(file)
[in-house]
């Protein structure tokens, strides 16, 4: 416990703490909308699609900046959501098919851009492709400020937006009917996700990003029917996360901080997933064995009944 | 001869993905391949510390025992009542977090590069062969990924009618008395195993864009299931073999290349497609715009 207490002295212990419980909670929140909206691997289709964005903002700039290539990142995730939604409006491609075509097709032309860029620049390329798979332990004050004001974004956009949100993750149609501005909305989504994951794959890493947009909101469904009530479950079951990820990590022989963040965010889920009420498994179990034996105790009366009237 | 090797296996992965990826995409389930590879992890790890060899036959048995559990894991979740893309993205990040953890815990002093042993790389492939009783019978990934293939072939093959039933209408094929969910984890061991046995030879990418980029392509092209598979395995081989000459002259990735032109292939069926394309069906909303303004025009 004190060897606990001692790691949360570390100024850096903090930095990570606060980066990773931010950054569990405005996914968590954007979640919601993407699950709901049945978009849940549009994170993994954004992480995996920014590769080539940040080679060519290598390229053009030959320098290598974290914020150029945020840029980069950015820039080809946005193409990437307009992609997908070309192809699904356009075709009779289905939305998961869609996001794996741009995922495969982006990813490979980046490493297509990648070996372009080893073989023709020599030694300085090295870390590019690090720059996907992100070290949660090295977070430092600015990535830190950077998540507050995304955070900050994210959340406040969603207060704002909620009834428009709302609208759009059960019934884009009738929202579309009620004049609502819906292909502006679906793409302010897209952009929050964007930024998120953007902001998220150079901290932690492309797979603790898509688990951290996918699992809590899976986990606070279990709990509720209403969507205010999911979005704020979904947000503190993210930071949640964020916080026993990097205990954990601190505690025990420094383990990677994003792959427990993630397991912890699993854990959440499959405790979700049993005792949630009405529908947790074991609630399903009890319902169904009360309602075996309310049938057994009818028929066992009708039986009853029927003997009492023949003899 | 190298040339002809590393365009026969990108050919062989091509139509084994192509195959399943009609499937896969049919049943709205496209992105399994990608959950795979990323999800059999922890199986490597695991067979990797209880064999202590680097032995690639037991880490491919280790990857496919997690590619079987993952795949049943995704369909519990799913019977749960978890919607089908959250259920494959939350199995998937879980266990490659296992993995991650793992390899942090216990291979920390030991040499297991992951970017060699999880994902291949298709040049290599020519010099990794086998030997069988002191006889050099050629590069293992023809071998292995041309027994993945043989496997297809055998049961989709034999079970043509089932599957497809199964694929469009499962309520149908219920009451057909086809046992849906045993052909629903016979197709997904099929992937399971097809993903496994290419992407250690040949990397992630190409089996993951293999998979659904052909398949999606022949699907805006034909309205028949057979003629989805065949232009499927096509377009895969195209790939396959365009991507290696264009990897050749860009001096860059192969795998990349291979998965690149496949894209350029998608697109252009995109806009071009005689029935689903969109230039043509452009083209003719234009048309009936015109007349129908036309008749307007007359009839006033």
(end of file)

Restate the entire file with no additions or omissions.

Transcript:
[in-house]
């Protein structure tokens, strides 16, 4: 416990703490909308699609900046959501098919851009492709400020937006009917996700990003029917996360901080997933064995009944 | 001869993905391949510390025992009542977090590069062969990924009618008395195993864009299931073999290349497609715009 207490002295212990419980909670929140909206691997289709964005903002700039290539990142995730939604409006491609075509097709032309860029620049390329798979332990004050004001974004956009949100993750149609501005909305989504994951794959890493947009909101469904009530479950079951990820990590022989963040965010889920009420498994179990034996105790009366009237 | 090797296996992965990826995409389930590879992890790890060899036959048995559990894991979740893309993205990040953890815990002093042993790389492939009783019978990934293939072939093959039933209408094929969910984890061991046995030879990418980029392509092209598979395995081989000459002259990735032109292939069926394309069906909303303004025009 004190060897606990001692790691949360570390100024850096903090930095990570606060980066990773931010950054569990405005996914968590954007979640919601993407699950709901049945978009849940549009994170993994954004992480995996920014590769080539940040080679060519290598390229053009030959320098290598974290914020150029945020840029980069950015820039080809946005193409990437307009992609997908070309192809699904356009075709009779289905939305998961869609996001794996741009995922495969982006990813490979980046490493297509990648070996372009080893073989023709020599030694300085090295870390590019690090720059996907992100070290949660090295977070430092600015990535830190950077998540507050995304955070900050994210959340406040969603207060704002909620009834428009709302609208759009059960019934884009009738929202579309009620004049609502819906292909502006679906793409302010897209952009929050964007930024998120953007902001998220150079901290932690492309797979603790898509688990951290996918699992809590899976986990606070279990709990509720209403969507205010999911979005704020979904947000503190993210930071949640964020916080026993990097205990954990601190505690025990420094383990990677994003792959427990993630397991912890699993854990959440499959405790979700049993005792949630009405529908947790074991609630399903009890319902169904009360309602075996309310049938057994009818028929066992009708039986009853029927003997009492023949003899 | 190298040339002809590393365009026969990108050919062989091509139509084994192509195959399943009609499937896969049919049943709205496209992105399994990608959950795979990323999800059999922890199986490597695991067979990797209880064999202590680097032995690639037991880490491919280790990857496919997690590619079987993952795949049943995704369909519990799913019977749960978890919607089908959250259920494959939350199995998937879980266990490659296992993995991650793992390899942090216990291979920390030991040499297991992951970017060699999880994902291949298709040049290599020519010099990794086998030997069988002191006889050099050629590069293992023809071998292995041309027994993945043989496997297809055998049961989709034999079970043509089932599957497809199964694929469009499962309520149908219920009451057909086809046992849906045993052909629903016979197709997904099929992937399971097809993903496994290419992407250690040949990397992630190409089996993951293999998979659904052909398949999606022949699907805006034909309205028949057979003629989805065949232009499927096509377009895969195209790939396959365009991507290696264009990897050749860009001096860059192969795998990349291979998965690149496949894209350029998608697109252009995109806009071009005689029935689903969109230039043509452009083209003719234009048309009936015109007349129908036309008749307007007359009839006033």